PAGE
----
Our children are not combinations of us, nor where they meant to be.  It took me a few years to recognize that I was trying to turn my oldest into a “mini-Dore” because the way I thought was the right way to think or else I wouldn’t be thinking it, right?   And yes, we clashed quite a bit until I realized what I was doing.  As I was going about trying to make her into a mini-me, I completely overlooked her own person.  The message I was sending without intending is that there was something wrong with her.

So then what was my job?  I determined that my job as a parent was not to turn her into a mini-me, but to love her, protect her, and teach her right from wrong.  It’s also important to not expect our children to be like their siblings.

In order to have a good relationship with your teen, home needs to be a safe haven from the rest of the world.  A saying that I have repeated over and over (and my kids can recite it verbatim) is that not everyone on the planet is going to love them, but their family will ALWAYS love them!

A good way to foster a “Home is a safe haven” environment is to NOT ALLOW sarcasm and nastiness among siblings.  We need to be sure we aren’t engaging in it as well, whether it is with a spouse or with our children.

Another important component of building a relationship with your teen is to learn to laugh.  Don’t be afraid to play and be playful.  We don’t always know the impact that having fun in our homes will have.  During my son’s first year of college out-of-state, he posted the following status on Facebook:  “To either Mom or Dad…whoever sees this first:  I was on Facebook with my iTunes on shuffle and “Love Will Keep us Alive” by The Eagles came on and it made me think about how a while back at the Buckner house on Saturday nights we would open all of the windows and the front door and play music on Dad’s stereo and dance around the living room…I’m tired of growing up.”  I had no idea that fun times such as that would be important to my son.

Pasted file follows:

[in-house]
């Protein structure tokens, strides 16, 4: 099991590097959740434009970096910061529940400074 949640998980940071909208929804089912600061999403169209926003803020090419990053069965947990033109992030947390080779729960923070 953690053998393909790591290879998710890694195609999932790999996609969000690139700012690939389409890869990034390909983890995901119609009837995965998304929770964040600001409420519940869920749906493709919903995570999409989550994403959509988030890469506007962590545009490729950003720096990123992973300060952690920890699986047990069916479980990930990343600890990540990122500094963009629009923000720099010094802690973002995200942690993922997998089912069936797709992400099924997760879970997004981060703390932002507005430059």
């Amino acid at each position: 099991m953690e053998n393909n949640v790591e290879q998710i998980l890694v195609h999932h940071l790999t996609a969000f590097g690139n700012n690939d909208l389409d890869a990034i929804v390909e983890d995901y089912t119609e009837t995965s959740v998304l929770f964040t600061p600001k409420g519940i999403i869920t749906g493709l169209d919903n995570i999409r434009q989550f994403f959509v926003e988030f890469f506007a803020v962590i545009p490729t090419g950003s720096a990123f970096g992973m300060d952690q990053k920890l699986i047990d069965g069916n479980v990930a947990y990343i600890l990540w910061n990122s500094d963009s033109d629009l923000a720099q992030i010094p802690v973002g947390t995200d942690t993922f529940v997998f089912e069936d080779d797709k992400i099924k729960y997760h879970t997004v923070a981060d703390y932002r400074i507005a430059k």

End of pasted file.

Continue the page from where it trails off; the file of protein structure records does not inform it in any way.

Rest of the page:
Lighten up!  Discipline on a “lighter note.”  For example, when your teen asks to come home one hour after his 12 o’clock curfew, instead of going into a long lecture on obedience, say something such as, “So what I hear you saying is, “Mom, I REALLY want to come home at 11:00?”  This is a much less intense confrontation.  Another example would be my son and I were joking around on the way to school, and he said something that was over the line.  We were pulling up to the school and I said, “Sorry Mom….” And he completely ignored me.  After he took two steps towards the front door of the school, I rolled down the window and said, “That’s okay…as soon as you get to the door I’m going to shout out to you if you remembered to take your anti-diarrhea medicine this morning.”  I got a prompt apology without offense being taken.

Another way to build a relationship with your teen is to learn to criticize less.  There is a distinct difference between consequences and criticism.

A CONSEQUENCE WOULD LOOK LIKE THIS

“Gee, since you chose to come home after curfew, you chose to not go out tomorrow.”

A CRITICISM LOOKS LIKE THIS

“Did you EVEN stop to think I would worry about you?  You are so irresponsible and don’t care about anyone but yourself!”

Criticism doesn’t address the actual problem; it merely makes a global statement about the other person’s character.  The problem with criticisms is that it elicits defensiveness, and seldom results in behavior change.  Especially be careful to not nit-pick the small things.

An example of nit-picking the small things would be giving your teen a hard time because he/she got a “B” on a test instead of an “A”.  Nit-picking results in a teen believing they can never do anything right in the eyes of the parent, so why bother?  Eventually they give up and then there are bigger problems.

Building a relationship with your teen can result in many years of joy and can offset the tough times that are bound to come along with your kids growing up

Keys to Remember

  • Allowing your children to be themselves
  • Not allowing meanness at home, learning to laugh
  • Disciplining with a lighter touch
  • Criticizing less

These are just a few ways to achieve a meaningful and fun relationship with your teen.

If it seems like a daunting task, pick one area and work to make one small change.

Even one small change will impact your relationship and your family in a positive way!

You can contact Dore at: 214-499-0396, Dore@KayTrotter.com or visit our web site www.KayTrotter.com.